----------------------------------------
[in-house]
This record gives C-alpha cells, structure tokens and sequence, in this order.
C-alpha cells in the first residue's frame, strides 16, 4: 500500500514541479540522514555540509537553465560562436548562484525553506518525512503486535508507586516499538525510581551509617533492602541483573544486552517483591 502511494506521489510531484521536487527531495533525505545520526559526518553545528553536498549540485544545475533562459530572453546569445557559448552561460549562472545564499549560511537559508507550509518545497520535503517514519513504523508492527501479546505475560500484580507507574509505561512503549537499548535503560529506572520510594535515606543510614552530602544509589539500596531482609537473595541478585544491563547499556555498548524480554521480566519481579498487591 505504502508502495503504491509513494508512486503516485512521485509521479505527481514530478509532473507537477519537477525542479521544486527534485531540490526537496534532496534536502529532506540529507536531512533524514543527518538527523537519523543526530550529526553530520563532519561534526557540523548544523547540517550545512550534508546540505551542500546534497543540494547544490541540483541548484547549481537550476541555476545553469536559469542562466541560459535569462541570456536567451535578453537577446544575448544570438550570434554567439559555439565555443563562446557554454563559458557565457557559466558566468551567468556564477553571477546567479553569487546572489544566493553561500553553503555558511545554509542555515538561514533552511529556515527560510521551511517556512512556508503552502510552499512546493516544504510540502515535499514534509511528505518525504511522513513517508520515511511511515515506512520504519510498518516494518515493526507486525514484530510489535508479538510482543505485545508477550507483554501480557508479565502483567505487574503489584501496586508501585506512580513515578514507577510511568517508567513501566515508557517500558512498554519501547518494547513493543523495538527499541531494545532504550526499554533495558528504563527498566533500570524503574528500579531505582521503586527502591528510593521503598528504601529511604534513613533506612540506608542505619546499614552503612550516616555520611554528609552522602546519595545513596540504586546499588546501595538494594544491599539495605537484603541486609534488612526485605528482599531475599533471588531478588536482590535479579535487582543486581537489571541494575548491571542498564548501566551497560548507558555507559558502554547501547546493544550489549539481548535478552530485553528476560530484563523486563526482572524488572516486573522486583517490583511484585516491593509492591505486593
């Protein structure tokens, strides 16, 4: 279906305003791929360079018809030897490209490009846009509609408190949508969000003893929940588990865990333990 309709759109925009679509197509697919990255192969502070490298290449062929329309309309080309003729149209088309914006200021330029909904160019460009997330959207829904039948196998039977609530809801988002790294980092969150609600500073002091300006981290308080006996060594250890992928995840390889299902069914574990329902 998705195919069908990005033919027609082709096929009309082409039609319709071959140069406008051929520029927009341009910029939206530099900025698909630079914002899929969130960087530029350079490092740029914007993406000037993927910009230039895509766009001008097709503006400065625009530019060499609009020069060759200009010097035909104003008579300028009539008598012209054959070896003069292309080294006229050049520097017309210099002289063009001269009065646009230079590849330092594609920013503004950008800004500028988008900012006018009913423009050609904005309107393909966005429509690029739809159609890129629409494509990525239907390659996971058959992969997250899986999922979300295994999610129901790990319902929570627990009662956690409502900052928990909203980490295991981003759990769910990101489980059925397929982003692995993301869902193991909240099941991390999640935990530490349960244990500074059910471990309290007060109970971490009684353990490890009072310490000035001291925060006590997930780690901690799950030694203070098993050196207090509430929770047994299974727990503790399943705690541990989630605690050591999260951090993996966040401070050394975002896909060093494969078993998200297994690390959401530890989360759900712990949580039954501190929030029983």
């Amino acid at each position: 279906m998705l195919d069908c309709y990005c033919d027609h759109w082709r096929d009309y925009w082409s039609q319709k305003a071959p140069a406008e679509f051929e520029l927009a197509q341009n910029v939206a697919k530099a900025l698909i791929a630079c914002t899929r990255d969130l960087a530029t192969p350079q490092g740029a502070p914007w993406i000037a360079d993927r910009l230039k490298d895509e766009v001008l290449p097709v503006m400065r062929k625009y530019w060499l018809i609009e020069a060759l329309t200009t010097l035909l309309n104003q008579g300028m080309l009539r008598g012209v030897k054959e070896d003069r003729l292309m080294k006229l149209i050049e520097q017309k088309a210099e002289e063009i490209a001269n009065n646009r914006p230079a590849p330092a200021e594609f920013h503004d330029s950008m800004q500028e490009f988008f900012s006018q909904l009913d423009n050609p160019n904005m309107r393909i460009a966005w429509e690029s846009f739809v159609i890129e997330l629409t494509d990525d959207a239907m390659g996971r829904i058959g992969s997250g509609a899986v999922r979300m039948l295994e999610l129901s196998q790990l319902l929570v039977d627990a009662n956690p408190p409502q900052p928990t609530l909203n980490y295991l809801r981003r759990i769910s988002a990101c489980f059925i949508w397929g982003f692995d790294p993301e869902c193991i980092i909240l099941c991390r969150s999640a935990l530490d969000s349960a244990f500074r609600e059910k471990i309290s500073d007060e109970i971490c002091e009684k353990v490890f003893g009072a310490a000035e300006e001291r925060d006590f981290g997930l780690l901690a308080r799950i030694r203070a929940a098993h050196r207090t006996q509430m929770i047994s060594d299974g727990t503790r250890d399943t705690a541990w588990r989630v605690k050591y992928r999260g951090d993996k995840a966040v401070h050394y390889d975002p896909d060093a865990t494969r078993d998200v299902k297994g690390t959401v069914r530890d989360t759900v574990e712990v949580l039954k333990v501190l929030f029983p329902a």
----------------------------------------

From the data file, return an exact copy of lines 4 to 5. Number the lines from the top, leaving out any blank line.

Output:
């Protein structure tokens, strides 16, 4: 279906305003791929360079018809030897490209490009846009509609408190949508969000003893929940588990865990333990 309709759109925009679509197509697919990255192969502070490298290449062929329309309309080309003729149209088309914006200021330029909904160019460009997330959207829904039948196998039977609530809801988002790294980092969150609600500073002091300006981290308080006996060594250890992928995840390889299902069914574990329902 998705195919069908990005033919027609082709096929009309082409039609319709071959140069406008051929520029927009341009910029939206530099900025698909630079914002899929969130960087530029350079490092740029914007993406000037993927910009230039895509766009001008097709503006400065625009530019060499609009020069060759200009010097035909104003008579300028009539008598012209054959070896003069292309080294006229050049520097017309210099002289063009001269009065646009230079590849330092594609920013503004950008800004500028988008900012006018009913423009050609904005309107393909966005429509690029739809159609890129629409494509990525239907390659996971058959992969997250899986999922979300295994999610129901790990319902929570627990009662956690409502900052928990909203980490295991981003759990769910990101489980059925397929982003692995993301869902193991909240099941991390999640935990530490349960244990500074059910471990309290007060109970971490009684353990490890009072310490000035001291925060006590997930780690901690799950030694203070098993050196207090509430929770047994299974727990503790399943705690541990989630605690050591999260951090993996966040401070050394975002896909060093494969078993998200297994690390959401530890989360759900712990949580039954501190929030029983």
């Amino acid at each position: 279906m998705l195919d069908c309709y990005c033919d027609h759109w082709r096929d009309y925009w082409s039609q319709k305003a071959p140069a406008e679509f051929e520029l927009a197509q341009n910029v939206a697919k530099a900025l698909i791929a630079c914002t899929r990255d969130l960087a530029t192969p350079q490092g740029a502070p914007w993406i000037a360079d993927r910009l230039k490298d895509e766009v001008l290449p097709v503006m400065r062929k625009y530019w060499l018809i609009e020069a060759l329309t200009t010097l035909l309309n104003q008579g300028m080309l009539r008598g012209v030897k054959e070896d003069r003729l292309m080294k006229l149209i050049e520097q017309k088309a210099e002289e063009i490209a001269n009065n646009r914006p230079a590849p330092a200021e594609f920013h503004d330029s950008m800004q500028e490009f988008f900012s006018q909904l009913d423009n050609p160019n904005m309107r393909i460009a966005w429509e690029s846009f739809v159609i890129e997330l629409t494509d990525d959207a239907m390659g996971r829904i058959g992969s997250g509609a899986v999922r979300m039948l295994e999610l129901s196998q790990l319902l929570v039977d627990a009662n956690p408190p409502q900052p928990t609530l909203n980490y295991l809801r981003r759990i769910s988002a990101c489980f059925i949508w397929g982003f692995d790294p993301e869902c193991i980092i909240l099941c991390r969150s999640a935990l530490d969000s349960a244990f500074r609600e059910k471990i309290s500073d007060e109970i971490c002091e009684k353990v490890f003893g009072a310490a000035e300006e001291r925060d006590f981290g997930l780690l901690a308080r799950i030694r203070a929940a098993h050196r207090t006996q509430m929770i047994s060594d299974g727990t503790r250890d399943t705690a541990w588990r989630v605690k050591y992928r999260g951090d993996k995840a966040v401070h050394y390889d975002p896909d060093a865990t494969r078993d998200v299902k297994g690390t959401v069914r530890d989360t759900v574990e712990v949580l039954k333990v501190l929030f029983p329902a």